C. Abstract (Human Phenotyping) The Human Phenotyping Core (HPC) and its two sub-cores (the Energy Balance and Behavioral sub-cores) directly support the research of NORC members by providing innovative clinical and intervention services to phenotype humans in mechanistic, clinical, and translational studies. The services o f t h e Energy Balance sub-core include methods to quantify body composition, energy expenditure, carbohydrate metabolism, and cardiorespiratory fitness. The services of the Behavioral sub-core include behavioral, cognitive, and psychological assessments; measurement of food intake in laboratory and free-living conditions; design and delivery of behavioral change interventions; and assessment of activity and sedentary behavior in free- living conditions. Over the first 10 years of NORC funding, the HPC: a) provided comprehensive services for human phenotyping in clinical research studies, b) developed and validated innovative phenotyping methods and interventions, c) established quality control procedures, and d) built a growing base of HPC users. In years 1-5, the majority of the HPC's effort focused on adult phenotyping. Over years 6-10, however, the HPC transitioned to include g reater emphasis on novel imaging techniques and methods to phenotype mothers, infants, and children. This is consistent with the NORC's theme of nutrition, obesity, and metabolic health through the lifespan. At each period of the lifespan, we conduct research to understand the mechanisms, prevention, and treatment of obesity; and our research focus areas have evolved to include a) maternal and infant nutritional status, b) pediatric and adulthood obesity, and c) nutritional status in older age to preserve physical and cognitive functionality.
The Aims of the current renewal application to fund years 11-15 are: 1) provide members with a comprehensive suite of innovative energy balance and behavioral services to ongoing funded and collaborative research projects to enable the characterization of human subjects in clinical and translational research studies, and continue to expand services to phenotype individuals at specific stages of life, such as pregnancy and infancy, 2) provide specialist expertise to support clinical and translational research on nutrition, obesity and metabolic health at different stages of life, and continue to enhance our quality control procedures to provide efficient and high quality services, 3) sustain a human tissue bio-repository, including metabolic tissues (muscle, adipose) and biospecimens that are needed for ongoing fundamental and translational studies of nutrition, obesity, and metabolic health relative to pregnancy (placenta, cord blood), infancy (breast milk), and childhood, 4) expand imaging capabilities including food-intake-relevant fMRI, enhanced body composition and metabolism, and rodent imaging to increase the power and quality of our research results, and 5) proactively facilitate increased utilization of the core services; integrate core services with pilot and feasibility studies; and continually monitor and improve utilization and priorities for core services.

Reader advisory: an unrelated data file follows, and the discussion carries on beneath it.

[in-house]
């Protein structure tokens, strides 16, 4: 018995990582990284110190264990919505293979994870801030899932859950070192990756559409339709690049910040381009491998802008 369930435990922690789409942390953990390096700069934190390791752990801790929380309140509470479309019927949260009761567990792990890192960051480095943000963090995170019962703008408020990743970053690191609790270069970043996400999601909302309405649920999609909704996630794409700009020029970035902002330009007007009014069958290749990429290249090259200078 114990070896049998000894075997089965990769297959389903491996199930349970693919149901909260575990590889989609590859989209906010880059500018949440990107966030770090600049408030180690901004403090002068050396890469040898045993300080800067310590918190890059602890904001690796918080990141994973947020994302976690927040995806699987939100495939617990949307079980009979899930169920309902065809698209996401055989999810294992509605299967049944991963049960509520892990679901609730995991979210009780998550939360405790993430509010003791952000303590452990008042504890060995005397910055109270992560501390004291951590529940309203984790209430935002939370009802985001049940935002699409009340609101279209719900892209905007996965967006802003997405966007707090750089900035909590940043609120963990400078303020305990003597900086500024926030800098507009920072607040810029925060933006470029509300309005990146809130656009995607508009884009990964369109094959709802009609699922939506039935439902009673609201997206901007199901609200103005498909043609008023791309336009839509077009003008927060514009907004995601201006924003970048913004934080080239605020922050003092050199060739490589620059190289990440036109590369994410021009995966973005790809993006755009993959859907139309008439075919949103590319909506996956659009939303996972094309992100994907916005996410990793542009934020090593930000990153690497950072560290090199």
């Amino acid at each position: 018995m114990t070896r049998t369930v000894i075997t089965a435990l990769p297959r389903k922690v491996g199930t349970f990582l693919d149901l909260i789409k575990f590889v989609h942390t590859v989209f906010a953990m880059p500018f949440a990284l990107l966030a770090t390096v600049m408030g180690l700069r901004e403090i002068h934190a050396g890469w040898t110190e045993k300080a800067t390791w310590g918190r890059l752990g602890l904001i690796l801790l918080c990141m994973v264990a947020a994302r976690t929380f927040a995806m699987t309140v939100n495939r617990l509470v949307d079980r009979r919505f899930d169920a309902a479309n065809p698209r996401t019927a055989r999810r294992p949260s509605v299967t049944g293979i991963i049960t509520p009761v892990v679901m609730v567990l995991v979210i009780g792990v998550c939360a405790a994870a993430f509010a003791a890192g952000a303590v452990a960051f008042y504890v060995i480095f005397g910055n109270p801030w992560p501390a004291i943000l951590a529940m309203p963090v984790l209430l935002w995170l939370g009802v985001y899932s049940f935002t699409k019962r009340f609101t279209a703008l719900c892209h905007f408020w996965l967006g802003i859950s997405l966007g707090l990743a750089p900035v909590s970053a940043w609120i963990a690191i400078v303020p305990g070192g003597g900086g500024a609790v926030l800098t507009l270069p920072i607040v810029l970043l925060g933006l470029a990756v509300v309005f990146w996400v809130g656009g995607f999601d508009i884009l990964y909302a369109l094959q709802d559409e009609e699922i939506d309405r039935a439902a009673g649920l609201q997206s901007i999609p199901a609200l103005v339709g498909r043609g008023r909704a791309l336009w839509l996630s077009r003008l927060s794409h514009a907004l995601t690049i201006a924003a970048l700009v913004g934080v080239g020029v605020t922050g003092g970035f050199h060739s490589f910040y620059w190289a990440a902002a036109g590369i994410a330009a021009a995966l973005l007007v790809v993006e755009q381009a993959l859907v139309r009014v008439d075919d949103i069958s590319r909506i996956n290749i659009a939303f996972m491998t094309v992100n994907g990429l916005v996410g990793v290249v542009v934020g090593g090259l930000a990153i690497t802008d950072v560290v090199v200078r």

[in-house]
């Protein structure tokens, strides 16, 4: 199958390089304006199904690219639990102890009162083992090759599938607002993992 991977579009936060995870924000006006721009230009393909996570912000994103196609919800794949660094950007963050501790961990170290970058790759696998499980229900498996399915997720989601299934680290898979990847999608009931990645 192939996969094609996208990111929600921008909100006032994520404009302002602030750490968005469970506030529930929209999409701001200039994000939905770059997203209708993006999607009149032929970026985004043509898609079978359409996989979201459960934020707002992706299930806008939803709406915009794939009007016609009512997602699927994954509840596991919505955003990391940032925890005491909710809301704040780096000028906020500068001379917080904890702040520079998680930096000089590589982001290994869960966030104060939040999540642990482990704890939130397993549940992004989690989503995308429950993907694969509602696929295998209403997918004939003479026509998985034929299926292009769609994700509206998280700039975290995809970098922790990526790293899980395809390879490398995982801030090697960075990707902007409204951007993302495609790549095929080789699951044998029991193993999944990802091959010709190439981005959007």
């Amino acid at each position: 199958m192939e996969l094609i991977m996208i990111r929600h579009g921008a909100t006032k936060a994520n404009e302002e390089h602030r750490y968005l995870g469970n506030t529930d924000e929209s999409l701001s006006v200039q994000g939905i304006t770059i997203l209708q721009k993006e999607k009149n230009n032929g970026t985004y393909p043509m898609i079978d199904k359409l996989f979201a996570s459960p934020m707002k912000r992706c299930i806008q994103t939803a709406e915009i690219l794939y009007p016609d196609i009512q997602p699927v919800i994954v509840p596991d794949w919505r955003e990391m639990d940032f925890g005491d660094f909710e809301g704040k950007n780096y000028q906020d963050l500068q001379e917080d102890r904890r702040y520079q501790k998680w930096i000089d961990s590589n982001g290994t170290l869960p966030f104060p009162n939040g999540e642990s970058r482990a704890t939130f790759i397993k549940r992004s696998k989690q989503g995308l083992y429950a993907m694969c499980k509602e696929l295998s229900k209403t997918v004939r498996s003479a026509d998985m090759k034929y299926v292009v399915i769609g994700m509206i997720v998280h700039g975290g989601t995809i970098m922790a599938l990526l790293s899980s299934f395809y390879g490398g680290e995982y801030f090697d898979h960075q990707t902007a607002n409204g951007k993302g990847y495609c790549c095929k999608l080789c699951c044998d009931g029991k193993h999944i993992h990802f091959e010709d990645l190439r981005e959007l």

These aims build upon the previous 10 years of work and bolster support for NORC members' research.
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